An AED (automated external defibrillator) is a device that automatically analyzes the heart rhythm in victims of sudden cardiac arrest and delivers an electrical shock to restore its normal rhythm. AEDs help save lives of cardiac arrest victims when they are working properly and used correctly. When normal heart rhythms are not restored quickly, sudden cardiac arrest can cause death. Nearly 300,000 Americans each year collapse from sudden cardiac arrest.
On December 3, 2013, the FDA issued a safety communication regarding certain HeartStart AEDs made by Philips Medical Systems (a division of Philips Healthcare) because they may be unable to deliver needed defibrillator shock in a cardiac emergency situation. In September 2012, Philips had recalled its HeartStart FRx, HeartStart HS1 Home, and HeartStart HS1 OnSite AEDs manufactured between 2005 and 2012 because the failure of an internal electrical component may cause the devices to fail to deliver a shock in the event of an emergency.
In March 2013, the FDA issued a proposed order that if finalized would require manufacturers of AEDs and accessories to submit premarket approval applications that focus specifically on the critical requirements necessary to assure AEDs are safe and effective. The main objective of this proposed regulatory approach is to improve the reliability of AEDs so that they can continue to save lives.
Philips Voluntary Medical Device Recall (HeartStart FR2+)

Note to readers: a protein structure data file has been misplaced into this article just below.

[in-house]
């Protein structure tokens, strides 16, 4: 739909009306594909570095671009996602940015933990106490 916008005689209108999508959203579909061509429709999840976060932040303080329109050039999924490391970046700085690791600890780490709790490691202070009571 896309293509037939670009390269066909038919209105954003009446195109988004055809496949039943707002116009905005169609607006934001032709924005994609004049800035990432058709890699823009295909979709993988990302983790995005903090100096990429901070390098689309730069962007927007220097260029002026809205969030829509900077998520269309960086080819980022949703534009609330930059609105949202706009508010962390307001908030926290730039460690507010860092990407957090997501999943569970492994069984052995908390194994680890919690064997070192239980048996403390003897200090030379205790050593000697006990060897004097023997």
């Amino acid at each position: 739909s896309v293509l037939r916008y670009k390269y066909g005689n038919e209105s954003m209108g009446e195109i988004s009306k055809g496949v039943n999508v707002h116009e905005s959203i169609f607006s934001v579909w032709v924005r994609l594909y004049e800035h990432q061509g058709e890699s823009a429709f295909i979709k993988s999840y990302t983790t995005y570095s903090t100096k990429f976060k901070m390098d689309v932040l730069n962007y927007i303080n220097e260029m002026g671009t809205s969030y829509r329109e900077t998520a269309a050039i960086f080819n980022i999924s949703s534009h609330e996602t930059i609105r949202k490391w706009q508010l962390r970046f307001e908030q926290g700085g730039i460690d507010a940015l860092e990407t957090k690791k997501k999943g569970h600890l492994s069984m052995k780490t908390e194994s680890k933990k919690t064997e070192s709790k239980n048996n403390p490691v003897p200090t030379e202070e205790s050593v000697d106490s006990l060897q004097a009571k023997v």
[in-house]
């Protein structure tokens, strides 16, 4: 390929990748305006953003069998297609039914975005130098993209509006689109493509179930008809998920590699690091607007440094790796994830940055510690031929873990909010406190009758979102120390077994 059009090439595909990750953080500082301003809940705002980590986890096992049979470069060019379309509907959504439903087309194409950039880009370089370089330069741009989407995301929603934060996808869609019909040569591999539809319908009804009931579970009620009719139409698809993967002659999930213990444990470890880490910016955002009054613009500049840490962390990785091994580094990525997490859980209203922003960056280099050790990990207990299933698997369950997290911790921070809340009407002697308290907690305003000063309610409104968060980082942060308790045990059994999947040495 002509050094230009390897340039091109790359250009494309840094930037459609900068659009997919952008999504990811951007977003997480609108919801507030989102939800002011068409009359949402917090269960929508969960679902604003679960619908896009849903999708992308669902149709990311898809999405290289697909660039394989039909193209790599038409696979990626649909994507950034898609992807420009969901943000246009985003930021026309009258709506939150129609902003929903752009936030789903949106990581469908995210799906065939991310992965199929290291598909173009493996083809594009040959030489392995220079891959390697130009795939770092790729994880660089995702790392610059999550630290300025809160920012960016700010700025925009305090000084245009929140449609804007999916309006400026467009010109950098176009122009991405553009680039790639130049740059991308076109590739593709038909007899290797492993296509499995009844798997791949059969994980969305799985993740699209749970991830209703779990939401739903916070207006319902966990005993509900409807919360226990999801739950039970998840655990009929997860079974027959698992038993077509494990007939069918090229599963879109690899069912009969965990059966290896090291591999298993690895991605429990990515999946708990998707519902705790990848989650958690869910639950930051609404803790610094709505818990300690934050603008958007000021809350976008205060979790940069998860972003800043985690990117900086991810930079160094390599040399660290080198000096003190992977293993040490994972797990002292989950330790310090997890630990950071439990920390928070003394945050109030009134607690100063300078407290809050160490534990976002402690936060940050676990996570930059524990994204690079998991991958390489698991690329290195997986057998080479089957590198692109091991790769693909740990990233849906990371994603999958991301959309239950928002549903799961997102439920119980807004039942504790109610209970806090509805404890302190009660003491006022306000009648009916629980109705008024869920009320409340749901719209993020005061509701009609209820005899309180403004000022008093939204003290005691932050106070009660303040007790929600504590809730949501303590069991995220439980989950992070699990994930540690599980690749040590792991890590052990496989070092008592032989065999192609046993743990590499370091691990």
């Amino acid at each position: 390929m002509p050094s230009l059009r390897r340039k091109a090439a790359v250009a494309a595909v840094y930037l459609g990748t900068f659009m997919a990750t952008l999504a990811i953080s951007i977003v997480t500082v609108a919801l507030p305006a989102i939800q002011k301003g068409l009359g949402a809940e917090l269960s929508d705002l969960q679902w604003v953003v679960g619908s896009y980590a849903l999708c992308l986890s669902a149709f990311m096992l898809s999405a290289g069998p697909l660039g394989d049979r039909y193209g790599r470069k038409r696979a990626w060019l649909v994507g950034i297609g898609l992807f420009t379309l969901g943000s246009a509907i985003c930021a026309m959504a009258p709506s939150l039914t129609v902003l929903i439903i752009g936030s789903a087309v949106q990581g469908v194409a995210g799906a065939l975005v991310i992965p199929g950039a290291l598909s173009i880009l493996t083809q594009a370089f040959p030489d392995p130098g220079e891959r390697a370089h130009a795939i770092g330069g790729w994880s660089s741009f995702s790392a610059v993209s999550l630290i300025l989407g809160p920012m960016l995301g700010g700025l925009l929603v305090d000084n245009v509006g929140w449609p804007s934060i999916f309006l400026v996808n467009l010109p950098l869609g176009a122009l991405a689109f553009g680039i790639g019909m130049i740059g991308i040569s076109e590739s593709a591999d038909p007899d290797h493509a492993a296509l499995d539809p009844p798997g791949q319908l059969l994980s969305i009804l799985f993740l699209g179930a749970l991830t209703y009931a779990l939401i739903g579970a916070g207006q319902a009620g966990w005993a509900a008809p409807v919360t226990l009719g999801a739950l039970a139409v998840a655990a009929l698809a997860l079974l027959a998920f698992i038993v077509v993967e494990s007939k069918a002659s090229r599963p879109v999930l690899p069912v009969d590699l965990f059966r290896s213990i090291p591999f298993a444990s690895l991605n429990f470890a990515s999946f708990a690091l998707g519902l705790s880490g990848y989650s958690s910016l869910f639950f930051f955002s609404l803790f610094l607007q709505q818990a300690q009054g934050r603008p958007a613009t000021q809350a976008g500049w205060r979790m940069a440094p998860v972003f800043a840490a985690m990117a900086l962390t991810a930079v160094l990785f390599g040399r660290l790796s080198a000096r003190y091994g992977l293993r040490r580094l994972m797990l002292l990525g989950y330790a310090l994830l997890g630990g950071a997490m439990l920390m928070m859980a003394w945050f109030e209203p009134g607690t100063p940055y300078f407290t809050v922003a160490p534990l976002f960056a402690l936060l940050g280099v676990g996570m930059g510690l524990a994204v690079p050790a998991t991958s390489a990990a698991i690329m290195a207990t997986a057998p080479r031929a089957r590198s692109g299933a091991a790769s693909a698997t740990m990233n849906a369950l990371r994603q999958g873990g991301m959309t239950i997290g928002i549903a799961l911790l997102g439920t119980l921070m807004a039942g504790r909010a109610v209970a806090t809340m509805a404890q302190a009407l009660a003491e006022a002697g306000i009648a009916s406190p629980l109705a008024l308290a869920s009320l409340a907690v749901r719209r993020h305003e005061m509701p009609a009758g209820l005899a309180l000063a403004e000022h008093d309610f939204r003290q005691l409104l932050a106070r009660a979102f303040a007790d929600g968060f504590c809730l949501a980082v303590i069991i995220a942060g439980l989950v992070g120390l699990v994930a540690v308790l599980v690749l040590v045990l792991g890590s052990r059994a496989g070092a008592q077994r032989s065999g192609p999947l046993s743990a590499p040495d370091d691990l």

Philips voluntarily recalled a limited number of its HeartStart FR2+ because the devices contained a voltage detector from lots that were found to exhibit a higher than expected rate of failure. Failure of the voltage detector can cause the AED battery to drain more rapidly than normal or to render it unusable when needed in an emergency.
Philips reported that the problem is detected by the HeartStart FR2+ and shown on the status indicator. There were no reported incidents of the problem during emergency use of the AED, and no reported injuries to users or patients.
Philips Voluntary Medical Device Recall (HeartStart HS1 and FRx Defibrillators Produced In October 2009)
Philips voluntarily recalled a limited number of its OnSite, First Aid, HS1, and Home defibrillators (HS1) and FRx defibrillators manufactured in October 2009 because the devices contained a capacitor not meeting its quality standards. Failure of the capacitor during use could prevent the AED from delivering effective defibrillation therapy when indicated.
Affected devices were HS1 (models M5066A and M5068A) and FRx (model 861304) automated external defibrillators. The HS1 defibrillators were sold in North America as HeartStart OnSite and HeartStart Home, and internationally as HeartStart HS1, HeartStart First Aid or HeartStart Home defibrillators. There were no reports of capacitor failure in the affected devices that had been shipped.
If you or a loved one suffered serious injuries or death as a result of a defective AED or another defective medical device, you should promptly seek the legal advice of a defective medical device lawyer (or a medical malpractice lawyer) in your state who may investigate your defective medical device claim for you and represent you in a medical device lawsuit, if appropriate.
Click here to visit our website or call us toll-free at 800-295-3959 to be connected with defective medical device lawyers in your state who may assist you with your medical device claim.
Turn to us when you don’t know where to turn.